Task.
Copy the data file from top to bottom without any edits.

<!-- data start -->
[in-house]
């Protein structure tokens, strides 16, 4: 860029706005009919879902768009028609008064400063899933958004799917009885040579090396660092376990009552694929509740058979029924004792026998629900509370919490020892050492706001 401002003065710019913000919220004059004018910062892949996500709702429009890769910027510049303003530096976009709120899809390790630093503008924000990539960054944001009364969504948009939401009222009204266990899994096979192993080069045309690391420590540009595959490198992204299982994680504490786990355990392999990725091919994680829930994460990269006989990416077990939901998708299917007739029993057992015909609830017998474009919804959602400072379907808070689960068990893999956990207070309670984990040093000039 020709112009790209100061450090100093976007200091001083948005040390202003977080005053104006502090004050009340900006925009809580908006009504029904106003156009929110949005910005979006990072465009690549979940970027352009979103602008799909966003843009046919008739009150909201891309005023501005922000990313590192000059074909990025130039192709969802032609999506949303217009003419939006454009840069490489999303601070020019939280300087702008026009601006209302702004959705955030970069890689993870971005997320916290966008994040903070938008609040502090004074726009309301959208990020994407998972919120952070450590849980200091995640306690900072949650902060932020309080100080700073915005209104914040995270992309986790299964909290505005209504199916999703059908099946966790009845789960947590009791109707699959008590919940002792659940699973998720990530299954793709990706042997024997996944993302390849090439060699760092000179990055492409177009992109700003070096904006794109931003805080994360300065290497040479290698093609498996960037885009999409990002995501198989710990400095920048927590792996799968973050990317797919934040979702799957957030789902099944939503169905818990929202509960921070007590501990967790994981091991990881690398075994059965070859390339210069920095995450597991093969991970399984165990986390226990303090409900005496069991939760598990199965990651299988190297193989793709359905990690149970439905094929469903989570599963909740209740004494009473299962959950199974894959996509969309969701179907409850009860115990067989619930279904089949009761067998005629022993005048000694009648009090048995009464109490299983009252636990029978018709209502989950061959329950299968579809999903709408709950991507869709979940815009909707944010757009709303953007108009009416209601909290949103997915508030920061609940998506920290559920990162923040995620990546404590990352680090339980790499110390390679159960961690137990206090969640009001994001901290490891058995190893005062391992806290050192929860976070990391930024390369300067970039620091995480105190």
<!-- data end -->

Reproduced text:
[in-house]
């Protein structure tokens, strides 16, 4: 860029706005009919879902768009028609008064400063899933958004799917009885040579090396660092376990009552694929509740058979029924004792026998629900509370919490020892050492706001 401002003065710019913000919220004059004018910062892949996500709702429009890769910027510049303003530096976009709120899809390790630093503008924000990539960054944001009364969504948009939401009222009204266990899994096979192993080069045309690391420590540009595959490198992204299982994680504490786990355990392999990725091919994680829930994460990269006989990416077990939901998708299917007739029993057992015909609830017998474009919804959602400072379907808070689960068990893999956990207070309670984990040093000039 020709112009790209100061450090100093976007200091001083948005040390202003977080005053104006502090004050009340900006925009809580908006009504029904106003156009929110949005910005979006990072465009690549979940970027352009979103602008799909966003843009046919008739009150909201891309005023501005922000990313590192000059074909990025130039192709969802032609999506949303217009003419939006454009840069490489999303601070020019939280300087702008026009601006209302702004959705955030970069890689993870971005997320916290966008994040903070938008609040502090004074726009309301959208990020994407998972919120952070450590849980200091995640306690900072949650902060932020309080100080700073915005209104914040995270992309986790299964909290505005209504199916999703059908099946966790009845789960947590009791109707699959008590919940002792659940699973998720990530299954793709990706042997024997996944993302390849090439060699760092000179990055492409177009992109700003070096904006794109931003805080994360300065290497040479290698093609498996960037885009999409990002995501198989710990400095920048927590792996799968973050990317797919934040979702799957957030789902099944939503169905818990929202509960921070007590501990967790994981091991990881690398075994059965070859390339210069920095995450597991093969991970399984165990986390226990303090409900005496069991939760598990199965990651299988190297193989793709359905990690149970439905094929469903989570599963909740209740004494009473299962959950199974894959996509969309969701179907409850009860115990067989619930279904089949009761067998005629022993005048000694009648009090048995009464109490299983009252636990029978018709209502989950061959329950299968579809999903709408709950991507869709979940815009909707944010757009709303953007108009009416209601909290949103997915508030920061609940998506920290559920990162923040995620990546404590990352680090339980790499110390390679159960961690137990206090969640009001994001901290490891058995190893005062391992806290050192929860976070990391930024390369300067970039620091995480105190």